Novel pseudo-haptic based interfaces

Toward “Pseudo-Haptic Avatars”: Modifying the Visual Animation ofSelf-Avatar Can Simulate the Perception of Weight Lifting, Ferran Argelaguet, Anatole Lécuyer, Collaboration with MIMETIC

We have studied how the visual animation of a self-avatar can be artificially modified in real-time in order to generate different haptic perceptions [18] . In our experimental setup, participants could watch their self-avatar in a virtual environment in mirror mode while performing a weight lifting task. Users could map their gestures on the self-animated avatar in real-time using a Kinect. We introduce three kinds of modification of the visual animation of the self-avatar according to the effort delivered by the virtual avatar: 1) changes on the spatial mapping between the user’s gestures and the avatar, 2) different motion profiles of the animation ,and 3) changes in the posture of the avatar (upper-body inclination). The experimental task consisted of a weight lifting task in which participants had to order four virtual dumbbells according to their virtual weight. The user had to lift each virtual dumbbells by means of a tangible stick, the animation of the avatar was modulated according to the virtual weight of the dumbbell. The results showed that the altering the spatial mapping delivered the best performance. Nevertheless, participants globally appreciated all the different visual effects. Our results pave the way to the exploitation of such novel techniques in various VR applications such as sport training, exercise games, or industrial training scenarios in single or collaborative mode.

The Virtual Mitten: A Novel Interaction Paradigm for Visuo-Haptic Manipulation of Objects Using Grip Force Merwan Achibet, Maud Marchal, Ferran Argelaguet, Anatole Lécuyer

We have proposed a novel visuo-haptic interaction paradigm called the “Virtual Mitten” [22] for simulating the 3D manipulation of objects. Our approach introduces an elastic handheld device that provides a passive haptic feedback through the fingers and a mitten interaction metaphor that enables to grasp and manipulate objects. The grasping performed by the mitten is directly correlated with the grip force applied on the elastic device and a supplementary pseudo-haptic feedback modulates the visual feedback of the interaction in order to simulate different haptic perceptions. The Virtual Mitten allows natural interaction and grants users with an extended freedom of movement compared with rigid devices with limited workspaces. Our approach has been evaluated within two experiments focusing both on subjective appreciation and perception. Our results show that participants were able to well perceive different levels of effort during basic manipulation tasks thanks to our pseudo-haptic approach. They could also rapidly appreciate how to achieve different actions with the Virtual Mitten such as opening a drawer or pulling a lever. Taken together, our results suggest that our novel interaction paradigm could be used in a wide range of applications involving one or two-hand haptic manipulation such as virtual prototyping, virtual training or video game.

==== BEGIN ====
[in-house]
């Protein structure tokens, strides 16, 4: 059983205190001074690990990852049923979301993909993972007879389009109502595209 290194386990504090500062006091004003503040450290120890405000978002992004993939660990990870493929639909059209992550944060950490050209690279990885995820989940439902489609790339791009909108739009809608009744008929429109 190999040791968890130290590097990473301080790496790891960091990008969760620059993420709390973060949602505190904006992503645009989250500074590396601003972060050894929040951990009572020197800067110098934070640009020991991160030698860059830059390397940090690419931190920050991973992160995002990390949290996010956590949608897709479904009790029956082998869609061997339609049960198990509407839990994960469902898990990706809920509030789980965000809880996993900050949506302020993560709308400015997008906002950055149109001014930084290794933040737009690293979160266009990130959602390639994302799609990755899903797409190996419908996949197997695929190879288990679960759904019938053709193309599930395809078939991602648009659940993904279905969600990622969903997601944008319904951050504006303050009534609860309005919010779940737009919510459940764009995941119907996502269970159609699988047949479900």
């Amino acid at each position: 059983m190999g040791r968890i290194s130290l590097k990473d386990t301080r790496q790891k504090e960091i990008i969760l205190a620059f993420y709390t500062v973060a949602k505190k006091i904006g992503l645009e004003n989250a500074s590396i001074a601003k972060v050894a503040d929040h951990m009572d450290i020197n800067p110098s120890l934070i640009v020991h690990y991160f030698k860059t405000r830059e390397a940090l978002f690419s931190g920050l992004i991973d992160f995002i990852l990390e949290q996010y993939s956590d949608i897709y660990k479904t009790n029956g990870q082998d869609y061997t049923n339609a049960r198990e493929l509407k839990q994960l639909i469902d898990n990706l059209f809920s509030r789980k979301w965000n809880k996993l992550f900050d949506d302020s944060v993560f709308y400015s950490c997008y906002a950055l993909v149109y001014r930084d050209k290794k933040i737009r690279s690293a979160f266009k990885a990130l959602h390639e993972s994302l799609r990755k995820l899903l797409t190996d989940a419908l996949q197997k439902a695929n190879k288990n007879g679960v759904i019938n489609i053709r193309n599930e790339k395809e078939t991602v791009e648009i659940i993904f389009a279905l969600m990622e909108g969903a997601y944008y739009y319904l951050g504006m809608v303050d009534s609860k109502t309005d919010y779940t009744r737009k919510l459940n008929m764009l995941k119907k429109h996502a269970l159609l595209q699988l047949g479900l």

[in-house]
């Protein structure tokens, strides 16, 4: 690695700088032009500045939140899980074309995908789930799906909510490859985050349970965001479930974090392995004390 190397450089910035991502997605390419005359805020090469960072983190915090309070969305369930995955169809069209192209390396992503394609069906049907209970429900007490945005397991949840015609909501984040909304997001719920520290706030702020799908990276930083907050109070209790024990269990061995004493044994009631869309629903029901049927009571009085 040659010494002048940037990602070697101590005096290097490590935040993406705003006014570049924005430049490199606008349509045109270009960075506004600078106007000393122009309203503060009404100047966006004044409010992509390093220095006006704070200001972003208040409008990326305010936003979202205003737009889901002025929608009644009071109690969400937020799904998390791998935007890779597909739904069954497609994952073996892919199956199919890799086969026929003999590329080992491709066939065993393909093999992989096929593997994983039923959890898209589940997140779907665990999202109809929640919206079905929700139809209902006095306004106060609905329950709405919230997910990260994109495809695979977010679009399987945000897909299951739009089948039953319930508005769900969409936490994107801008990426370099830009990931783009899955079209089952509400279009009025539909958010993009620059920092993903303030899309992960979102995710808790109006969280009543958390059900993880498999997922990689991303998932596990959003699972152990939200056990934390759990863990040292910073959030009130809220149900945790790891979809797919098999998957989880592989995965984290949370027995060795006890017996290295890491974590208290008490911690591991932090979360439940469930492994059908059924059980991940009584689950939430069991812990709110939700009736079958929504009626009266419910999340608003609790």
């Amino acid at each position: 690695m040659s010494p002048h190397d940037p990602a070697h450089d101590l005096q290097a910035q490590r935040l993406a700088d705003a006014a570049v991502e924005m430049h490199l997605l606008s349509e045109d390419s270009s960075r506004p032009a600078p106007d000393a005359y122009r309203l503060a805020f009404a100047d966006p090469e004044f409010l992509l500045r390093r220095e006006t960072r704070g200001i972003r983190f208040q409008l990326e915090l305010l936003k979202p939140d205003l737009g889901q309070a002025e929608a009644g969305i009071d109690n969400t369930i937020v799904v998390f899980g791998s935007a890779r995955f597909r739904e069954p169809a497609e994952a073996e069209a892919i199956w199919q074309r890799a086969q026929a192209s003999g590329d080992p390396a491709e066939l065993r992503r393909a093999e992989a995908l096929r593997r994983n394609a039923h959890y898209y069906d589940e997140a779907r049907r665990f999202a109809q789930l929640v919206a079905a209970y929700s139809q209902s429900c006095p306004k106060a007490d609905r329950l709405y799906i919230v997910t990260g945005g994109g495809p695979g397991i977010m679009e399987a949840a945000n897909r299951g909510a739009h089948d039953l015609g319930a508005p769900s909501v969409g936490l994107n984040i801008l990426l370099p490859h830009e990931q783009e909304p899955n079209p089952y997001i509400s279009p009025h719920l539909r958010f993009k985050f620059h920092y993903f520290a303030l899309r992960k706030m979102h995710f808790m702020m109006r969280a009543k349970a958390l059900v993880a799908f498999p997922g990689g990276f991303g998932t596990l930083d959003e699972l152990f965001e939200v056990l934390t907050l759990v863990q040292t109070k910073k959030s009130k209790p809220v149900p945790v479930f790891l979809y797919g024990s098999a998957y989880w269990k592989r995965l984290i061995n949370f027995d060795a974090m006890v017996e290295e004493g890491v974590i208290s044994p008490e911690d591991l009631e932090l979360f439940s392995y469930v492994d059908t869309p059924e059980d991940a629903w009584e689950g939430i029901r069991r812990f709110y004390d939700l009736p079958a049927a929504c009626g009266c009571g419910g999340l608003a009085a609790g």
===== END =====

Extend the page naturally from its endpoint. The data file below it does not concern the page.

Figure 2. The Virtual Mitten : Visuo-haptic manipulation as enabled by our novel approach called the “Virtual Mitten”. Each hand holds an elastic device to control a virtual mitten (in grey) enabling the grasp of virtual objects.

Collaborative Pseudo-Haptics: Two-User Stiffness Discrimination Based on Visual Feedback Ferran Argelaguet, Takuya Sato, Thierry Duval, Anatole Lécuyer, Collaboration with Tohoku University Research Institute of Electrical Communication

We have explored how the concept of pseudo-haptic feedback can be introduced in a collaborative scenario [25] . A remote collaborative scenario in which two users interact with a deformable object is presented. Each user, through touch-based input, is able to interact with a deformable virtual object displayed in a standard display screen. The visual deformation of the virtual object is driven by a pseudo-haptic approach taking into account both the user in-put and the simulated physical properties. Particularly, we investigated stiffness perception. In order to validate our approach, we tested our system in a single and two-user configuration. The results showed that users were able to discriminate the stiffness of the virtual object in both conditions with a comparable performance. Thus, pseudo-haptic feedback seems a promising tool for providing multiple users with physical information related to other users' interactions.

Sound and virtual reality

Sonic interaction with a virtual orchestra of factory machinery Florian Nouviale, Valérie Gouranton, collaboration with Ronan Gaugne (IMMERSIA) and LIMSI

We have conceived an immersive application where users receive sound and visual feedbacks on their interactions with a virtual environment. In this application, the users play the part of conductors of an orchestra of factory machines since each of their actions on interaction devices triggers a pair of visual and audio responses. Audio stimuli were spatialized around the listener. The application was exhibited during the 2013 Science and Music day and designed to be used in a large immersive system with head tracking, shutter glasses and a 10.2 loudspeaker configuration [43] .

Audio-Visual Attractors for Capturing Attention to the Screens When Walking in CAVE Systems Ferran Argelaguet, Valérie Gouranton, Anatole Lécuyer, collaboration with Aalborg University